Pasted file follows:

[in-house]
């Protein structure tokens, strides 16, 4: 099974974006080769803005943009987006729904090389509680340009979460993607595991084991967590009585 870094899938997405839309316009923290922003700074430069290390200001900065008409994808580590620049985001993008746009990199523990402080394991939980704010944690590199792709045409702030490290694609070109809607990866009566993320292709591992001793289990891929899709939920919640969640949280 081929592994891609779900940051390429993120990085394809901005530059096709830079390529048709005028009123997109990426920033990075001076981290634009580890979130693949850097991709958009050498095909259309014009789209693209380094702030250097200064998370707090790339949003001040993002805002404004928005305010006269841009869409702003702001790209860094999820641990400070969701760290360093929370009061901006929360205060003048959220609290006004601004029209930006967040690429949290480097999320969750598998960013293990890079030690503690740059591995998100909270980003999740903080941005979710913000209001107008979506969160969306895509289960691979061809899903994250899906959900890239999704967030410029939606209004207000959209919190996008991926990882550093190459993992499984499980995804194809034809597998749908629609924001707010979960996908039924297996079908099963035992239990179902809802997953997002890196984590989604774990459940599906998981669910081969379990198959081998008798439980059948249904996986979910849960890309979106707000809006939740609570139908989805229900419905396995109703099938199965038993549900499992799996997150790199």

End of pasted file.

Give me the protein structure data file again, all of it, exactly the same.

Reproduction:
[in-house]
């Protein structure tokens, strides 16, 4: 099974974006080769803005943009987006729904090389509680340009979460993607595991084991967590009585 870094899938997405839309316009923290922003700074430069290390200001900065008409994808580590620049985001993008746009990199523990402080394991939980704010944690590199792709045409702030490290694609070109809607990866009566993320292709591992001793289990891929899709939920919640969640949280 081929592994891609779900940051390429993120990085394809901005530059096709830079390529048709005028009123997109990426920033990075001076981290634009580890979130693949850097991709958009050498095909259309014009789209693209380094702030250097200064998370707090790339949003001040993002805002404004928005305010006269841009869409702003702001790209860094999820641990400070969701760290360093929370009061901006929360205060003048959220609290006004601004029209930006967040690429949290480097999320969750598998960013293990890079030690503690740059591995998100909270980003999740903080941005979710913000209001107008979506969160969306895509289960691979061809899903994250899906959900890239999704967030410029939606209004207000959209919190996008991926990882550093190459993992499984499980995804194809034809597998749908629609924001707010979960996908039924297996079908099963035992239990179902809802997953997002890196984590989604774990459940599906998981669910081969379990198959081998008798439980059948249904996986979910849960890309979106707000809006939740609570139908989805229900419905396995109703099938199965038993549900499992799996997150790199």